PARRISH v. CHRYSLER FINANCIAL SERVICES AMERICAS, LLC.
John T. Parrish appeals the grant of summary judgment to Chrysler Financial Services Americas, LLC, in its suit for a deficiency judgment. Because the record is devoid of evidence that Chrysler satisfied all of the statutory notice provisions of OCGA § 10–1–36(a), which are required for Chrysler to recover a deficiency judgment against Parrish, we reverse.
To prevail on a motion for summary judgment, the moving party must demonstrate that there is no genuine issue of material fact and that the undisputed facts, viewed in a light most favorable to the party opposing the motion, warrant judgment as a matter of law. OCGA § 9–11–56(c); Lau's Corp. v. Haskins, 261 Ga. 491 (405 S.E.2d 474) (1991). This court applies a de novo review to a grant of summary judgment, viewing the evidence and all reasonable inferences therefrom in the light most favorable to the nonmovant. Versey v. Citizens Trust Bank, 306 Ga.App. 479–480 (702 S.E.2d 479) (2010).
So viewed, the evidence showed that Chrysler repossessed a vehicle as the result of Parrish's alleged default on a retail installment contract with Chrysler's predecessor-in-interest. (Parrish denied that he was in default.) Chrysler subsequently sent Parrish by certified mail a notice of its intention to pursue a deficiency claim. Chrysler sold the vehicle at auction for less than the balance due on Parrish's account, leaving a deficiency. Chrysler brought this action to recover that deficiency.
Parrish correctly argues that nothing in this evidence establishes the date on which Chrysler repossessed his vehicle. The only reference in the record to the date of repossession occurs, without citation to evidence, in Chrysler's portion of a consolidated pre-trial order.
The specific date of repossession is critical to determining whether Chrysler met the statutory notice requirements for obtaining a deficiency judgment following repossession. OCGA § 10–1–36(a) provides in pertinent part:
When any motor vehicle has been repossessed after default ․, the seller or holder shall not be entitled to recover a deficiency against the buyer unless within ten days after the repossession he or she forwards by registered or certified mail or statutory overnight delivery to the address of the buyer shown on the contract or later designated by the buyer a notice of the seller's or holder's intention to pursue a deficiency claim against the buyer.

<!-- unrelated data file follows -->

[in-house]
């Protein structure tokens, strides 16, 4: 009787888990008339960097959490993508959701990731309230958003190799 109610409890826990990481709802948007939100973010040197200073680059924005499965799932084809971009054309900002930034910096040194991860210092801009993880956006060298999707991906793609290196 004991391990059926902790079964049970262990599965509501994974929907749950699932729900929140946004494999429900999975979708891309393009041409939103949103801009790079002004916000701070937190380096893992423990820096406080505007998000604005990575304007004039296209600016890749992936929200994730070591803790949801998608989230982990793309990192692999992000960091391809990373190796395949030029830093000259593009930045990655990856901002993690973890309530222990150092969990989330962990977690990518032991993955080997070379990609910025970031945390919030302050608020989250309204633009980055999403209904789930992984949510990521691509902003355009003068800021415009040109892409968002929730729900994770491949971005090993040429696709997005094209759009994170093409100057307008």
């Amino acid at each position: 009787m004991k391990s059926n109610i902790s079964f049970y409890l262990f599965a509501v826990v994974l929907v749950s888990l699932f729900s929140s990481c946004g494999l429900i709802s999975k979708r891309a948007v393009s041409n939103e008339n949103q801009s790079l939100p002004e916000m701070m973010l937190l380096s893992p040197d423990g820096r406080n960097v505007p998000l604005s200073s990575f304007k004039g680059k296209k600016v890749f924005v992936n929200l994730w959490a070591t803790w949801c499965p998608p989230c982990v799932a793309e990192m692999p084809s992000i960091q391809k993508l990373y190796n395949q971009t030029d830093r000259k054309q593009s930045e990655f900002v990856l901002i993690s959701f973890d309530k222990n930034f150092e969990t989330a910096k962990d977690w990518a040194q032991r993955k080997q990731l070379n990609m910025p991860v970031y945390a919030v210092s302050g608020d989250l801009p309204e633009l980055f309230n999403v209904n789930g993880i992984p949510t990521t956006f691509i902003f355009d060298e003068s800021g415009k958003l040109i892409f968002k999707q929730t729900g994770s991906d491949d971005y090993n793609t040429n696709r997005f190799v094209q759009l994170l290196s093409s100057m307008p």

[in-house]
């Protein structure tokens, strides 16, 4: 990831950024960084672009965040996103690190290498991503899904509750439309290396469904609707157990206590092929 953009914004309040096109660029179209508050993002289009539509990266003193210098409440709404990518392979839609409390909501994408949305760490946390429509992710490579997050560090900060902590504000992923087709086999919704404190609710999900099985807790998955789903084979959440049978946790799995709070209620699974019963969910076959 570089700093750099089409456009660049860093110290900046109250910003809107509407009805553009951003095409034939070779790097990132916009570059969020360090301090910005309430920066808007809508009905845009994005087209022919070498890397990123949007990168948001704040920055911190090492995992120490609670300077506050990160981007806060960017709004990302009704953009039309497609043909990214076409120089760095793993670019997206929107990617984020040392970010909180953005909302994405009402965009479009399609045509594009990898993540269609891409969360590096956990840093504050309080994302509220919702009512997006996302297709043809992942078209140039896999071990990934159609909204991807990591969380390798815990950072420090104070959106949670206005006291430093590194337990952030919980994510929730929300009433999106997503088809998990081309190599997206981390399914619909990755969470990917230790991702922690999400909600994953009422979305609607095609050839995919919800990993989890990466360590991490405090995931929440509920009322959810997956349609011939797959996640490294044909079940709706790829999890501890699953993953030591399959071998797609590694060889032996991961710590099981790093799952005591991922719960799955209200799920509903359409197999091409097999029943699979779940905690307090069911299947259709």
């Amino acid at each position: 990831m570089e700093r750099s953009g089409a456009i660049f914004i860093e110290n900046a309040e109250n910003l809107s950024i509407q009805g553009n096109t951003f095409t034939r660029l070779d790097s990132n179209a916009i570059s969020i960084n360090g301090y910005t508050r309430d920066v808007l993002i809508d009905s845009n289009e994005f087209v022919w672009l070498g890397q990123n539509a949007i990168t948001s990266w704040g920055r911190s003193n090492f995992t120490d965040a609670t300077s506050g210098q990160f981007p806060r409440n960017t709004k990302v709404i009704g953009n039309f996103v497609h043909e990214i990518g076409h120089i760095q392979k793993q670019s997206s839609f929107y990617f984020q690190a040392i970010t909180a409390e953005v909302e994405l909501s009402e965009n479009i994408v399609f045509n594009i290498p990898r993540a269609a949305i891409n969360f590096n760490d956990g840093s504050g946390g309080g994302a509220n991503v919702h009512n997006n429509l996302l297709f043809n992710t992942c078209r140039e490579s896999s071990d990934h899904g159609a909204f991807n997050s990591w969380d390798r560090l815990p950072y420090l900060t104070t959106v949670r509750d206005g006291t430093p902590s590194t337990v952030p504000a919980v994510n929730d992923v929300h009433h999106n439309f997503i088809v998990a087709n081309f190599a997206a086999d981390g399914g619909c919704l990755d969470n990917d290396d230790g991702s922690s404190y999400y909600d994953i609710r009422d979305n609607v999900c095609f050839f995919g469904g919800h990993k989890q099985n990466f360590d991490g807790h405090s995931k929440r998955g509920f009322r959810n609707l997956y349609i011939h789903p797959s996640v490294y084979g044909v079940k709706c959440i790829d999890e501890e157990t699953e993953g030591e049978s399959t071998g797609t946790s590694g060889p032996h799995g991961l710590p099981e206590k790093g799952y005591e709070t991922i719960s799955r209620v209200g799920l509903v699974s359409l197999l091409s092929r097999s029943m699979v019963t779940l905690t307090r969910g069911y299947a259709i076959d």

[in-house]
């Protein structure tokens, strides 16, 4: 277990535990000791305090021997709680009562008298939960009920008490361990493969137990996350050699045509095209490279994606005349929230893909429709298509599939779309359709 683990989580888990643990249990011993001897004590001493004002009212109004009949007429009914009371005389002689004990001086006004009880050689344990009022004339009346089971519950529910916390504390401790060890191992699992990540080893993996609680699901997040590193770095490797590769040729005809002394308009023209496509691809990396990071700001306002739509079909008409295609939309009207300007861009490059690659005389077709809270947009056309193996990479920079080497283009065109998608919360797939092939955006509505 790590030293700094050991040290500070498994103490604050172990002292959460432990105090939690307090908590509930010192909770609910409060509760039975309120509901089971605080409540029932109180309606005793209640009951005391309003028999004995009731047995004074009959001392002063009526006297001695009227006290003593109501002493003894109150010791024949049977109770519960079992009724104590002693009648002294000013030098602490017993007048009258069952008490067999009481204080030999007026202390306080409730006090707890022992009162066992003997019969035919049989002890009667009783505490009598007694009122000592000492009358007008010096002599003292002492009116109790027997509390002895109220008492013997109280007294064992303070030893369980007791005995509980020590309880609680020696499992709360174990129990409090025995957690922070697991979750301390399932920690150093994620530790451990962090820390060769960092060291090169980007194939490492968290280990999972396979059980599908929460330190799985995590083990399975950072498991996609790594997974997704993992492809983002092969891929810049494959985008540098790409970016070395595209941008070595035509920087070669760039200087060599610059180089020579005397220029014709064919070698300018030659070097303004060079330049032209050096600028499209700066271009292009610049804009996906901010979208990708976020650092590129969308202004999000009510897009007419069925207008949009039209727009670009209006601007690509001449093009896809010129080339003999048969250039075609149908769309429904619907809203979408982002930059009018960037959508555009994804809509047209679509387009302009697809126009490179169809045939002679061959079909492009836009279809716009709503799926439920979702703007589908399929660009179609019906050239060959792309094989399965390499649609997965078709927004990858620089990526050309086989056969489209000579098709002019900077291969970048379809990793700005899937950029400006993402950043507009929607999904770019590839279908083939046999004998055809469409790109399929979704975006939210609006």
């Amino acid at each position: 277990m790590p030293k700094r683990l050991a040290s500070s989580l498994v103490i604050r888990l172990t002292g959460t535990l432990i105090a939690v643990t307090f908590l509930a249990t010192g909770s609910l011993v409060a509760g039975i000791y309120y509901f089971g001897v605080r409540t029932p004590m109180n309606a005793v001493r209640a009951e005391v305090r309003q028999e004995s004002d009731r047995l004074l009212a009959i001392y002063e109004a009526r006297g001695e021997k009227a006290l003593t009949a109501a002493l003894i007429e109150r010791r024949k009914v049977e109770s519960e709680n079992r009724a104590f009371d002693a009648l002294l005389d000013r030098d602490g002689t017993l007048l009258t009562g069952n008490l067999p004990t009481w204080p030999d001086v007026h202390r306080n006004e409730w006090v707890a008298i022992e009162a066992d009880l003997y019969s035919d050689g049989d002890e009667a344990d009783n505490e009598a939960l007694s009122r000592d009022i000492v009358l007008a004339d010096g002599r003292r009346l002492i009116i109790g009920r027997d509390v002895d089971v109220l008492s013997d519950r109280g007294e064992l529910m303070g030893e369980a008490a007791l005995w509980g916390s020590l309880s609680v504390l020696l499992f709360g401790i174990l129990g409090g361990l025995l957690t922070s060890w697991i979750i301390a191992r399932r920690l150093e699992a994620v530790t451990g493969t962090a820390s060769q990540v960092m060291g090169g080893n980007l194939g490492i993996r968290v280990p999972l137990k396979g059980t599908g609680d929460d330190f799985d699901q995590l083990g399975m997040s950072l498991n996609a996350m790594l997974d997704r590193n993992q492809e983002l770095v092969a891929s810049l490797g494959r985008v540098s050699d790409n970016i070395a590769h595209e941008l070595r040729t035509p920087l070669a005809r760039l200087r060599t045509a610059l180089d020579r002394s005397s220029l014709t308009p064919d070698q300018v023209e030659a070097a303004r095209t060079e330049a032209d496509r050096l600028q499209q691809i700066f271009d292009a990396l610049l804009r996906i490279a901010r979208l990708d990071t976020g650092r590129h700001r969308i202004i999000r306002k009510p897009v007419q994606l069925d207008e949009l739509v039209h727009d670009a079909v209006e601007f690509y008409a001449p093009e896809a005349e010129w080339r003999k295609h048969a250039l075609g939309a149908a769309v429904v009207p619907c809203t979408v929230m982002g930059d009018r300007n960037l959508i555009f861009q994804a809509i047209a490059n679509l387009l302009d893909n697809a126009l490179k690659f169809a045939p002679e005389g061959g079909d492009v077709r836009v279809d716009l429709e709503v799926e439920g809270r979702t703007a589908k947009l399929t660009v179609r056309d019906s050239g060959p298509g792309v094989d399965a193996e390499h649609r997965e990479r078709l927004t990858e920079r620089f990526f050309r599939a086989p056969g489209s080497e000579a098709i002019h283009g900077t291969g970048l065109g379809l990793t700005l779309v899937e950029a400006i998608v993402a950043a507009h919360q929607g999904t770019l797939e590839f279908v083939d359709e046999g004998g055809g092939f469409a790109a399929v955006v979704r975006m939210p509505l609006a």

(Emphasis supplied.) Without establishing the date of repossession, Chrysler cannot show that it timely sent the required notice.
Chrysler argues that the burden fell on Parrish to produce evidence of the date of repossession to avoid summary judgment. This is incorrect. A plaintiff seeking summary judgment “has the burden of presenting evidence to support [its] claim[.]” State of Georgia v. Rozier, 288 Ga. 767, 768 (707 S.E.2d 100) (2011) (citations omitted). Satisfaction of the statutory notice provisions is an essential element of Chrysler's claim for a deficiency judgment. See Versey, 306 Ga.App. at 481(1) (“A creditor's failure to comply with the notice provisions of OCGA § 10–1–36 is an absolute bar to recovery of a deficiency judgment.”) (citation omitted); Beacham v. Calvary Portfolio Svcs., 304 Ga.App. 37, 38 (695 S.E.2d 368) (2010) (same). Because Chrysler did not present evidence to show that it satisfied the notice requirements of OCGA § 10–1–36, it was not entitled to summary judgment. See Beacham, 304 Ga.App. at 37 (reversing trial court's grant of summary judgment to plaintiff seeking deficiency judgment because plaintiff failed to produce evidence that its predecessor-in-interest timely served defendant notice required under OCGA § 10–1–36).
ELLINGTON, P. J., and DILLARD, J., concur.